Around 40 percent of us may have a fictional recollection as our “first” memory.
100 years ago, Popular Science marked the start of WWI with a collection of anti-war essays.
What does it take to become a citizen astronaut?
It's a fact of the archaeological record: Modern humans survived and Neanderthals did not. Why? And what does it teach us about our own survival?
Launch the gallery below, and enjoy our favorite pictures of the year, all in one place
Your cellphone does not in itself cause cancer. But in the daily sea of radiation we all travel, there may be subtler dangers at work, and science is only just beginning to understand how they can come to affect people like Per Segerbäck so intensely
Everything you need to know about the hottest topic in
medicine, from big-league breakthroughs and new therapies to emerging health risks and the patients willing to take them
More than 50 of the most dangerous, disgusting, humiliating and just plain bad professions
Will too many hot chili peppers kill you? Is the moon on the verge of erupting? PopSci tackles life's whys, hows and who-dunnits in this Q&A-style; feature
Arctic climatologist Konrad Steffen has spent 18 consecutive springs on the Greenland ice cap, personally building and installing the weather stations that help the world's scientists understand what's happening up there. And what's happening may be much worse than anyone thought possible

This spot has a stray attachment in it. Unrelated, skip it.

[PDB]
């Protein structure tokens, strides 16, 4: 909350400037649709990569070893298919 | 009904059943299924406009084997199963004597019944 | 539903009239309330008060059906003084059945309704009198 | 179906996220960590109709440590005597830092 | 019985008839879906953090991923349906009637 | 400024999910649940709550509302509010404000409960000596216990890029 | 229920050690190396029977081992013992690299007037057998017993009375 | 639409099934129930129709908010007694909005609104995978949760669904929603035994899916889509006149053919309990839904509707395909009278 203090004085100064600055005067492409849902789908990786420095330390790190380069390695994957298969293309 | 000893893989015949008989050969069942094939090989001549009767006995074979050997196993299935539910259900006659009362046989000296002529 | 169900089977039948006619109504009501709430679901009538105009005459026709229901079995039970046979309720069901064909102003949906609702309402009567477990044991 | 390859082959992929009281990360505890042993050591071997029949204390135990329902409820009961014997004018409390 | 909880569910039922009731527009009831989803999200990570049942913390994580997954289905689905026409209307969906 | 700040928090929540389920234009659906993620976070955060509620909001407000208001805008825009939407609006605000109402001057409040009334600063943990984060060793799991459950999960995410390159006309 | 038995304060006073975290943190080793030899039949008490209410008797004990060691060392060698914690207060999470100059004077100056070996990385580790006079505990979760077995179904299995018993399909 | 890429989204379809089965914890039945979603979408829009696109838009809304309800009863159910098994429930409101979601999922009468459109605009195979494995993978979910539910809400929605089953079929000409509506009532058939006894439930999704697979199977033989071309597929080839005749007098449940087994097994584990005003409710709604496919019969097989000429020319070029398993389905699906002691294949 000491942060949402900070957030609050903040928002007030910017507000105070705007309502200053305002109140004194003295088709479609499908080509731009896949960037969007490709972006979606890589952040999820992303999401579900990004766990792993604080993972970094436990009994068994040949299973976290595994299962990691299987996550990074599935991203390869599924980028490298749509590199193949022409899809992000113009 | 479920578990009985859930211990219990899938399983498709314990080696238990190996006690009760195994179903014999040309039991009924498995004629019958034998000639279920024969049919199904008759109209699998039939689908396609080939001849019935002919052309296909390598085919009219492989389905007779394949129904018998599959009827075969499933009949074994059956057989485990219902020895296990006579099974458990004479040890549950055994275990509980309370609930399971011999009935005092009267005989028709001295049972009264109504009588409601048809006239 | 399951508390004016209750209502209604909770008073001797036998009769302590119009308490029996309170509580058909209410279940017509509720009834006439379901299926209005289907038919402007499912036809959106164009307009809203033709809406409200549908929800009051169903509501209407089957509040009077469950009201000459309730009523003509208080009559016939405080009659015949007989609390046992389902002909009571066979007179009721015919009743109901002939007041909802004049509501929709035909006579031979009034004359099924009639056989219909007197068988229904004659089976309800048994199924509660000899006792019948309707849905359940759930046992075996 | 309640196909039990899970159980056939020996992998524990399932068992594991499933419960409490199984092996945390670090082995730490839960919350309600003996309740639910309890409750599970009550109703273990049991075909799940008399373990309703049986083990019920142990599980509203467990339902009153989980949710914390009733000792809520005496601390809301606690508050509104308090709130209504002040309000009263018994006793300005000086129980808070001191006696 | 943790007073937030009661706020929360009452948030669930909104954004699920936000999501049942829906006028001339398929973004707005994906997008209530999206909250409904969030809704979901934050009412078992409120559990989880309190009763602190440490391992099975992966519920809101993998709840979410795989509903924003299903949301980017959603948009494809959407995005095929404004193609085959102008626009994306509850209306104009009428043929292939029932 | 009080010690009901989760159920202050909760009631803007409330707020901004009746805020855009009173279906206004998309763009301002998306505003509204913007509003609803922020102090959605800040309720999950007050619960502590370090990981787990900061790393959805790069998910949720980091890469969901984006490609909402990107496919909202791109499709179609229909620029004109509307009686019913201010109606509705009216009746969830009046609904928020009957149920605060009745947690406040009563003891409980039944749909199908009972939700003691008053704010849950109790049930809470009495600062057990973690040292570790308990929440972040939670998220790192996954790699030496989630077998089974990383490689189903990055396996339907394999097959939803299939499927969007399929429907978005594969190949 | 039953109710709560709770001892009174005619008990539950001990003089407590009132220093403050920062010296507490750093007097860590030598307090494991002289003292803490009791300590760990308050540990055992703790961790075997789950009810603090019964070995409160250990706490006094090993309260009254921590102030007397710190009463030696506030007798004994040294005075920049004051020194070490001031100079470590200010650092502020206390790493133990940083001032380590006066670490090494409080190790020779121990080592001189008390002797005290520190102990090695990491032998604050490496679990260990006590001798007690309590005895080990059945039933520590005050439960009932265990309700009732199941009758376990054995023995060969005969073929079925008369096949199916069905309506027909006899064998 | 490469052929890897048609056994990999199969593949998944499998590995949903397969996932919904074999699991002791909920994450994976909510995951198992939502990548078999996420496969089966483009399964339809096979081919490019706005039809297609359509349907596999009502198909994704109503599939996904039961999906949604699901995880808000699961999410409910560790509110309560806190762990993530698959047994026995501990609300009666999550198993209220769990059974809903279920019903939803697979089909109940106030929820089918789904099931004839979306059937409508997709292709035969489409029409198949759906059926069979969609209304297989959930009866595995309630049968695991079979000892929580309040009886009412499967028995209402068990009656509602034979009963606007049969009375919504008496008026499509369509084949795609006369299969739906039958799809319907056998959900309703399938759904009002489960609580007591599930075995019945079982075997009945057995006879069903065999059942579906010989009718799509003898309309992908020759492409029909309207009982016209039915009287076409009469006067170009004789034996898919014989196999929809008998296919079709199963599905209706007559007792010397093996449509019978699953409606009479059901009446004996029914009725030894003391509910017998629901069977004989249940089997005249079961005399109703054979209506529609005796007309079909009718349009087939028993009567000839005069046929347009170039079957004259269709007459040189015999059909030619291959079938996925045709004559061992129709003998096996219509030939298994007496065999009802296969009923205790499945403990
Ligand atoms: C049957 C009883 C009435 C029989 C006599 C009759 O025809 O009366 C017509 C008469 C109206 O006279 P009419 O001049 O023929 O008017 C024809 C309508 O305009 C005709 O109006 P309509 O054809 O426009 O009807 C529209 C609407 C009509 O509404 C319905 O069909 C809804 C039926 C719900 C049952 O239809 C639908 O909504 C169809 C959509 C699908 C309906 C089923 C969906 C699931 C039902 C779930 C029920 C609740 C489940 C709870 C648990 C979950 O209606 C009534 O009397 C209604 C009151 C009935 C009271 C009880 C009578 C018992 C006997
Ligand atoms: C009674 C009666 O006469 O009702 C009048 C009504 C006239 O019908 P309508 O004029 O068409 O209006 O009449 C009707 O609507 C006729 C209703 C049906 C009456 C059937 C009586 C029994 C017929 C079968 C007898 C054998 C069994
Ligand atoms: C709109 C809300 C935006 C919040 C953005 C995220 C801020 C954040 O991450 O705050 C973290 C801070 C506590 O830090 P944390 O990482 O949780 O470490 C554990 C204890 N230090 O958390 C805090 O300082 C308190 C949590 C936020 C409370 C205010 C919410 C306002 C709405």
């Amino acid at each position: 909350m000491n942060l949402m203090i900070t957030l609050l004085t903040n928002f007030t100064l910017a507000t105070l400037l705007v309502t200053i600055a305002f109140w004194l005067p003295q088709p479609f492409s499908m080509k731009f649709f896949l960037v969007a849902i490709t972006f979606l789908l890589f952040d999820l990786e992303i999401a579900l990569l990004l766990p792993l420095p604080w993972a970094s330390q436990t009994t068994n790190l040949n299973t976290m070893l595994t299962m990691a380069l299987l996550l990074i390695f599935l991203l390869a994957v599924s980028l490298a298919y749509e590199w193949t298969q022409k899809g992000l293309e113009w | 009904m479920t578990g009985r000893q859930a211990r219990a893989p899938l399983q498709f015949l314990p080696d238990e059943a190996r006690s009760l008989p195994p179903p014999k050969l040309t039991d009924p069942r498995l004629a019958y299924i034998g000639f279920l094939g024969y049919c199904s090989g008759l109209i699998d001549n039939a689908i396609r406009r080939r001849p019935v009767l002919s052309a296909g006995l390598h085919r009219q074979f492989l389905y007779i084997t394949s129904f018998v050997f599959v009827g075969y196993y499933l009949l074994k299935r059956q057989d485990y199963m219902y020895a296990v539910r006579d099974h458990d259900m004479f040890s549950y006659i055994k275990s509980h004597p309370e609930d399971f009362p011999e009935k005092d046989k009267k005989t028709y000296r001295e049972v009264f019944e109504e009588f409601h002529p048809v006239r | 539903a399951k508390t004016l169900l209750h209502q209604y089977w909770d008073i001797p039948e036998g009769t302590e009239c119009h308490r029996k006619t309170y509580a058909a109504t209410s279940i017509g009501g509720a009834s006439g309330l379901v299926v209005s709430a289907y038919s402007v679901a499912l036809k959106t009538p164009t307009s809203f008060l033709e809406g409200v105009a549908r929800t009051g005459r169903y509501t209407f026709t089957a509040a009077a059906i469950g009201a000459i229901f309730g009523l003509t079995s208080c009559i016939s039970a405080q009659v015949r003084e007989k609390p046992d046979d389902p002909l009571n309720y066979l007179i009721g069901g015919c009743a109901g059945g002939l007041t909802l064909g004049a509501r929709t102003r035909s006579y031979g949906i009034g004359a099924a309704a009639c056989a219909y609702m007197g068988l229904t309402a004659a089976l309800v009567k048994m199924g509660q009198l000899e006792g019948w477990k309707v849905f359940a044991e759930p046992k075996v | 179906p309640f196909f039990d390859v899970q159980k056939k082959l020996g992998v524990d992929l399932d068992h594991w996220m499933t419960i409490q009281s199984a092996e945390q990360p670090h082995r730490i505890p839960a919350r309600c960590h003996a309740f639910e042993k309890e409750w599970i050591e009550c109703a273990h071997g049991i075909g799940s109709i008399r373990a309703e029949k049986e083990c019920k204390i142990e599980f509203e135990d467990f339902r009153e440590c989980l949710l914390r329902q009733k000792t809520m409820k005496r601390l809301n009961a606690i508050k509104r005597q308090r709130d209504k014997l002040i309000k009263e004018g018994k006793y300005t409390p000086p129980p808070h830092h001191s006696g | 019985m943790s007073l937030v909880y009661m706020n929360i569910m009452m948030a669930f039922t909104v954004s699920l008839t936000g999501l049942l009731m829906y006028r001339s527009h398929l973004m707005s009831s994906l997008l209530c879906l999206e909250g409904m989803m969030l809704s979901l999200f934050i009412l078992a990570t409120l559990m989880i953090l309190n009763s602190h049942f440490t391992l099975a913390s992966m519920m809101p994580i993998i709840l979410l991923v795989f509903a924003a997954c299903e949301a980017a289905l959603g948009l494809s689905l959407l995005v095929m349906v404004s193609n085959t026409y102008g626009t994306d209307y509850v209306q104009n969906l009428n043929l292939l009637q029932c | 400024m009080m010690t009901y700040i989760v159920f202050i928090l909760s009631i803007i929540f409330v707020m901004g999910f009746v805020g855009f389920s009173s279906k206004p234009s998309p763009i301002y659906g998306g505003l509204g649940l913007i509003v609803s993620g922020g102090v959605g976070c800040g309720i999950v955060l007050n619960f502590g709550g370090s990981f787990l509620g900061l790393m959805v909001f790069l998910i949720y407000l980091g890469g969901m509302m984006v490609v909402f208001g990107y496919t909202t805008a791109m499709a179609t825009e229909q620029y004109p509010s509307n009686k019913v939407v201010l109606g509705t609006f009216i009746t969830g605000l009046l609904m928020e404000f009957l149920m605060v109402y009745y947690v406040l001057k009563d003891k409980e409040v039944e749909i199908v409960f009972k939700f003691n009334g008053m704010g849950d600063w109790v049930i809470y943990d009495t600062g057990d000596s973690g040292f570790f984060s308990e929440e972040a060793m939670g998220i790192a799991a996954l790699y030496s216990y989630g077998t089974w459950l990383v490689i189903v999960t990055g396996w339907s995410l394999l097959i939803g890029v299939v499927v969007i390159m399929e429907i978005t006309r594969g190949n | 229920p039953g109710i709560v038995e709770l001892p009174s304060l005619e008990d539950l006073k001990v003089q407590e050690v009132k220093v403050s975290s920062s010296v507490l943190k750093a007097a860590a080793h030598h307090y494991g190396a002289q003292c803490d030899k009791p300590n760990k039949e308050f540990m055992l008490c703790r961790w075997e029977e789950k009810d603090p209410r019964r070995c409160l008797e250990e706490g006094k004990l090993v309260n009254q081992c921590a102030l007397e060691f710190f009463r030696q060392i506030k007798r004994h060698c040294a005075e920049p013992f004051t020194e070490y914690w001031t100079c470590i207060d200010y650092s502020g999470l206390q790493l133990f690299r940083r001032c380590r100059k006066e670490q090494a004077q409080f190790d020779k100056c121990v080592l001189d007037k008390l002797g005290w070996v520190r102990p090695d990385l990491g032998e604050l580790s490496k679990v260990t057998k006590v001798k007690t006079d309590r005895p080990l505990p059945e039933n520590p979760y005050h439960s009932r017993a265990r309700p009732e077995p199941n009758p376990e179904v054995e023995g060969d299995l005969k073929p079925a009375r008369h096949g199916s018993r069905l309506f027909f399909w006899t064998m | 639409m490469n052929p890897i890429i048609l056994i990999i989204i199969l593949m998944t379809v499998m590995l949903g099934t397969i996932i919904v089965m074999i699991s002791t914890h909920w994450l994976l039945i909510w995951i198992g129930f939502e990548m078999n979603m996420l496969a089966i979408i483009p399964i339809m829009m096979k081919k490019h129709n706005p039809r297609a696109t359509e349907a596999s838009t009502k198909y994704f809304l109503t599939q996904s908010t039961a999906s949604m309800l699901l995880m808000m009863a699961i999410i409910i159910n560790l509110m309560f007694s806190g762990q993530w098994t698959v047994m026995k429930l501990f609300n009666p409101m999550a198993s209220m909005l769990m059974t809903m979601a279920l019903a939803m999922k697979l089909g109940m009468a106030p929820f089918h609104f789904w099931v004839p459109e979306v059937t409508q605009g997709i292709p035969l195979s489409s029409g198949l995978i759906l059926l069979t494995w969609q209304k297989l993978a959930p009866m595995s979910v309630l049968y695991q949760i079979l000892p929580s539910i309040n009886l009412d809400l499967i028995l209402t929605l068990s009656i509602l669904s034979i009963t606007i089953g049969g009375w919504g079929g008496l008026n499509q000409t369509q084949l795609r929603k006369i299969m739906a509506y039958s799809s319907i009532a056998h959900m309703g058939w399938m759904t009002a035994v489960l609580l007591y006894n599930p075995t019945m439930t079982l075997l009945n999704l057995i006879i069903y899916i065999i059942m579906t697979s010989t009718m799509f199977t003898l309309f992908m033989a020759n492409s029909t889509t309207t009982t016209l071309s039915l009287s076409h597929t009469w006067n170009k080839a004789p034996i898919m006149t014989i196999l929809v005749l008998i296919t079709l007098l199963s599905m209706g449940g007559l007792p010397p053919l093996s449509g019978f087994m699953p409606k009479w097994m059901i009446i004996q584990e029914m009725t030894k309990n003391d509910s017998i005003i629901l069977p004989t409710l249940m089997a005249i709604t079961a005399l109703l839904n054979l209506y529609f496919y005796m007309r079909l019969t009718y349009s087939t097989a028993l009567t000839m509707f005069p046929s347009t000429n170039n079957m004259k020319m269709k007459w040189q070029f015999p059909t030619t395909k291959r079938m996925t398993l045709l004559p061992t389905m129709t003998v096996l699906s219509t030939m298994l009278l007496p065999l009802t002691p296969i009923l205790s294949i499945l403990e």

PopSci tackles life's whys, hows and who-dunnits in this Q&A-style; feature
Worms, planets, extra dimensions: just a few of the things that inspire the most creative young scientists of the year
Chemical burns, ruined clothes, 11 years, half a million dollars-it's not easy to improve the world's most popular toy. Yet the success of one inventor's quest to dye a simple soap bubble may change the way the world uses color
Awed at the pace of technological advances, a faction of geeky writers believes our world is about to change so radically that envisioning what comes next is nearly impossible.
Last July, 9-year-old Alex Everett received his first shot of synthetic human growth hormone--an injection he will get every night for eight years. Alex is not sick--he is short. Should we be treating stature as a medical condition?
When David Hanson set out to build a robotic head, he saw no reason not to make it look just like a human. Then he stumbled into the Uncanny Valley.
In this intimate interview, hear insights about Sir Ernest Shackleton and the Endurance voyage as only a devoted granddaughter can have them.